Bustarviejo: a charming village just over an hour drive north-east from Madrid. Highlights: local craft brewery (excellent IPA) and loads of hiking and MTB/gravel cycling possibilities.
How to get here: bus no 725 from Intercambiador Plaza de Castilla station, just over an hour ride. Driving takes about the same, plenty of parking space in the village.
Where to stay: we stayed in Albergue de los Abedules, but there are plenty of more chic options available on Airbnb, if you are after a romantic getaway (or just hoping for a good old shag).
Day 1: Cabeza de Arcón: Albergue de los Abedules – Cuesta Lábrega – La Buitrera (1523 m) – Cabeza de Arcón (1558 m) – Bustarviejo (pitstop in the brewery) – back to Albergue.
Starting point: we obviously started from the hostel, but if you are arriving just for the day hike, you can get off the bus or park at the football pitch (a spacious parking lot there), or start from the village.
Length and climb: about 13 km / 550 m accumulated climb
Difficulty: low, the only thing that made it a little challenging was the weather (wind and sleet)
Description: whichever is your starting point, hit the large and comfortable dirt road Camino de las Viñas (although I saw no vineyards, and I have the eye for those), until you see a path on your left hand side, which will take you through the forest, picking up altitude, until you reach the crest. Turn left to follow the ridge, the path flattens and stays that way until the final (short) climb to La Buitrera. After which it’s only a short way to Cabeza de Arcón. Along the way you will admire beautiful view of the Sierra de Guadarrama (La Morcuera and Puerto de Canencia) on the left and Cerro de San Pedro and the plateau of Madrid on the right. From the highest peaks of the ridge, you can even see the four towers of Plaza de Castilla. As you reach Cabeza de Arcón, the view over Sierra de la Cabrera will open in front of you. I honestly don’t remember if the trail is marked, but it is in any case very visible. We had hideous weather, but on the other hand it meant rather dramatic vistas over the snow-sprinkled peaks covered in clouds. From Cabeza de Arcón, just follow a wide path that will lead you to Bustarviejo. Personally I think that walking the loop anticlockwise is the better option, because the ascend is steeper, while the descend is milder, but that’s up to everyone’s personal preference. Do not miss a refreshment stop at Cerveceria la Bailandera opposite the church (of course there is a bar next to the church), they have local craft beers and excellent cakes (maybe not to be consumed together). The loop map here.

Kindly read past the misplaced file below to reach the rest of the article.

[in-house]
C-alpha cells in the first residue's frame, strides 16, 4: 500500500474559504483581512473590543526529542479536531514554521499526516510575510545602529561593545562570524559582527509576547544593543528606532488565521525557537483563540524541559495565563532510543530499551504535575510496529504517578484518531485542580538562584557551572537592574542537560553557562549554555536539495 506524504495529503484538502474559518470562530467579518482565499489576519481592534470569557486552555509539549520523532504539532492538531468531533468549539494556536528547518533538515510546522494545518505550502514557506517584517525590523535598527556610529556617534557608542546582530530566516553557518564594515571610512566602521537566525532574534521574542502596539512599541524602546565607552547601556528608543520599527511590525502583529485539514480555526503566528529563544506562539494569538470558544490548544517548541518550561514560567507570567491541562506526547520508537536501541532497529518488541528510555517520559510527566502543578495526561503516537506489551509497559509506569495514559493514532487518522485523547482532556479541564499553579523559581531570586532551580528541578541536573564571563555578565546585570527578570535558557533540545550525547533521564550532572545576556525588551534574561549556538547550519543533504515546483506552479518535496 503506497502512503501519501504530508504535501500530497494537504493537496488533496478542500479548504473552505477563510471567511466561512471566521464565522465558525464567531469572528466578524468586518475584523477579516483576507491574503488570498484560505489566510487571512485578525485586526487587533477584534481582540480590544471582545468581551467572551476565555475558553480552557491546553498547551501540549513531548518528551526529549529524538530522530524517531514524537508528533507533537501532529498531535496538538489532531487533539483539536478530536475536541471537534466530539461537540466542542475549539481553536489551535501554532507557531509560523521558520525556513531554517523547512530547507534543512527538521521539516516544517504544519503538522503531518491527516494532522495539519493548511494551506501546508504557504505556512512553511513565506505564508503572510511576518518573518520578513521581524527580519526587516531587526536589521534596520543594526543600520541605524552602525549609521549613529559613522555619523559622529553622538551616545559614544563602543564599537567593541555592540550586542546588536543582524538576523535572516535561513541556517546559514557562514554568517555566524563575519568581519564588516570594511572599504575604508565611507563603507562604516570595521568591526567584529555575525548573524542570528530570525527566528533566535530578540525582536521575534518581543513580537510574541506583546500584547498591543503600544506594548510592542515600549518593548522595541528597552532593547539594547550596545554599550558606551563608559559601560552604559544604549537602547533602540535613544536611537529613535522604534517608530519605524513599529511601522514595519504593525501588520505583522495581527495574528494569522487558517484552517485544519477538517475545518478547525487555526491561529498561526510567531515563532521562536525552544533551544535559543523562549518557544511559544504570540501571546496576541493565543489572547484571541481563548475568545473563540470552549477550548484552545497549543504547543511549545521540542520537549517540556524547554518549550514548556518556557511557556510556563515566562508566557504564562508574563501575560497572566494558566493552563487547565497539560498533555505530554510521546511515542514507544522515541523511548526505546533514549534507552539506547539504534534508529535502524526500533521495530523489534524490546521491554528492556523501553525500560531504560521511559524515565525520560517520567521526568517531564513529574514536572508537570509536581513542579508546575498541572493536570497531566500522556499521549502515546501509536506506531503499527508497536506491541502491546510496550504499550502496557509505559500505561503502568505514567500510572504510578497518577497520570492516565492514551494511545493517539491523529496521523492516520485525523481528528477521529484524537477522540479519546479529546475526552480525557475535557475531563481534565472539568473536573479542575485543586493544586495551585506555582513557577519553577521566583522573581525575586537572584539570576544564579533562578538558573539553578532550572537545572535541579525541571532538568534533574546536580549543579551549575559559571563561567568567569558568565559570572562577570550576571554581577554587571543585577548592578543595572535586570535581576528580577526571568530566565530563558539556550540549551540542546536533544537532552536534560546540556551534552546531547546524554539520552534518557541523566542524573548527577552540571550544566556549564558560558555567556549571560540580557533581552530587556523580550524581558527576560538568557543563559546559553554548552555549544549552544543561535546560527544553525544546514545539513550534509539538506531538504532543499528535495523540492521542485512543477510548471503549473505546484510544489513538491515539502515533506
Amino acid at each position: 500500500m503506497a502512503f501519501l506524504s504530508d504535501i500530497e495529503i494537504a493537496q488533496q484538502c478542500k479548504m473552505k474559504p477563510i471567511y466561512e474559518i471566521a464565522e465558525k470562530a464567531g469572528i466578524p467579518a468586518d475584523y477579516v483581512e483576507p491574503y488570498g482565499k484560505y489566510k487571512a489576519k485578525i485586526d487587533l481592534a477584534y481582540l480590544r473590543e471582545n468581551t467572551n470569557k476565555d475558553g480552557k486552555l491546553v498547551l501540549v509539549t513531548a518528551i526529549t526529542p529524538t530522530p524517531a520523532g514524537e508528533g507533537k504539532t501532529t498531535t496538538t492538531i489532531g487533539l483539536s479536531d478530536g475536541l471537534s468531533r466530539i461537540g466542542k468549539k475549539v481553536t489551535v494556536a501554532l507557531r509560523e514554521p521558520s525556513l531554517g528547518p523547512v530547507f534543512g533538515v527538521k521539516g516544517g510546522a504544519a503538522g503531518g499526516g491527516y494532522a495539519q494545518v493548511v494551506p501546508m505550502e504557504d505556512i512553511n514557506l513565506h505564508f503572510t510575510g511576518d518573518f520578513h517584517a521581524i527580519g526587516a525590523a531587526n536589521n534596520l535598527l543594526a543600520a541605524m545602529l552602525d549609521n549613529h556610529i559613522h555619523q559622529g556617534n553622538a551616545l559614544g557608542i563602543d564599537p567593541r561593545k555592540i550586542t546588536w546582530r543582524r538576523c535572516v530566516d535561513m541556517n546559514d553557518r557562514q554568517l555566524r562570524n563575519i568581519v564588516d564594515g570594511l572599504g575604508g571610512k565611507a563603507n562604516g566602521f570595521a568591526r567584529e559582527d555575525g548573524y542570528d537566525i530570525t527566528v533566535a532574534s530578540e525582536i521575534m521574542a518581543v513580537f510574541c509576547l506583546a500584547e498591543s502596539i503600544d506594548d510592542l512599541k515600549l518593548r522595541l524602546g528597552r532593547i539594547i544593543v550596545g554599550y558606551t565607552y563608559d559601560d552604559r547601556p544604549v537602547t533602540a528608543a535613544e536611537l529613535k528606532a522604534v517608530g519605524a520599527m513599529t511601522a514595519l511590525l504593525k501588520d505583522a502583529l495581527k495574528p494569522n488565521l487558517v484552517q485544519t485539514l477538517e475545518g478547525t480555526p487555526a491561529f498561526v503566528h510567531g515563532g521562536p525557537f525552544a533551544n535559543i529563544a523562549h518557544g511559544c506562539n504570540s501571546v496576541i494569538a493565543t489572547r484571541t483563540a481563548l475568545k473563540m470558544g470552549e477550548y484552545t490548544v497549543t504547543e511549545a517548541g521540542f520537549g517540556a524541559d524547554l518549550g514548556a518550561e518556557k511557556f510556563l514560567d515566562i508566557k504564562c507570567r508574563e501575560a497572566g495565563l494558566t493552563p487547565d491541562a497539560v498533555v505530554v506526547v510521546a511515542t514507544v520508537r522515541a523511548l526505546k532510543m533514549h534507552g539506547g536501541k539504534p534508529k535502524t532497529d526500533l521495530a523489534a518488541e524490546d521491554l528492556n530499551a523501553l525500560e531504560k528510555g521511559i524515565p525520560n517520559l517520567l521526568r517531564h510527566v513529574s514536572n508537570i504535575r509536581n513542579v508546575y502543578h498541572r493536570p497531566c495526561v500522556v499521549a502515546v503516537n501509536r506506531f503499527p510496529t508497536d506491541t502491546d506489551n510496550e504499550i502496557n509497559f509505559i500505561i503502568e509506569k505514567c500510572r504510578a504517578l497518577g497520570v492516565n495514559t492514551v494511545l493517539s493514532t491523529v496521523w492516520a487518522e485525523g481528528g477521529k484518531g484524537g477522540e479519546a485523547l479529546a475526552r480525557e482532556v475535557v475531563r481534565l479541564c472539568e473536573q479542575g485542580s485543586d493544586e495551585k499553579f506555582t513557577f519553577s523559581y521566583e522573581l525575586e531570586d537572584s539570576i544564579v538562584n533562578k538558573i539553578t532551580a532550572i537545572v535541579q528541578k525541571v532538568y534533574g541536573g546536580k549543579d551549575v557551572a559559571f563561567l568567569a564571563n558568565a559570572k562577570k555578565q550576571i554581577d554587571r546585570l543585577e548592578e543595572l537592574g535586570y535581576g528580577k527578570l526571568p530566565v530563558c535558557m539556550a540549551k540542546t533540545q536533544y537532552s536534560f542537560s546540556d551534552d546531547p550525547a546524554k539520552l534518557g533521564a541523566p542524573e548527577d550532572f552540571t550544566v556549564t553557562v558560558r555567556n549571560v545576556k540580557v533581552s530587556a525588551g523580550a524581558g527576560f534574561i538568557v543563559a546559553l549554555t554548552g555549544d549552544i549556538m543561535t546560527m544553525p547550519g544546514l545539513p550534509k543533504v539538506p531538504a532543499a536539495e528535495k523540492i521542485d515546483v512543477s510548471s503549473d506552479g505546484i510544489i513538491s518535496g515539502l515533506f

Day 2: Cabeza de la Braña: Buitrago – Torre de la Mina de Plata – Collado Abierto – Cabeza de la Braña (1771 m) – Esplanada de Navasaces – Collado Cerrado – Buitrago
Starting point: the football pitch of Buitrago
Length and climb: roughly 11 km / 590 m accumulated climb
Difficulty: low in normal conditions. We had strong winds and a snowstorm between Collado Abierto and the peak of Cabeza de la Braña (but it was beautiful).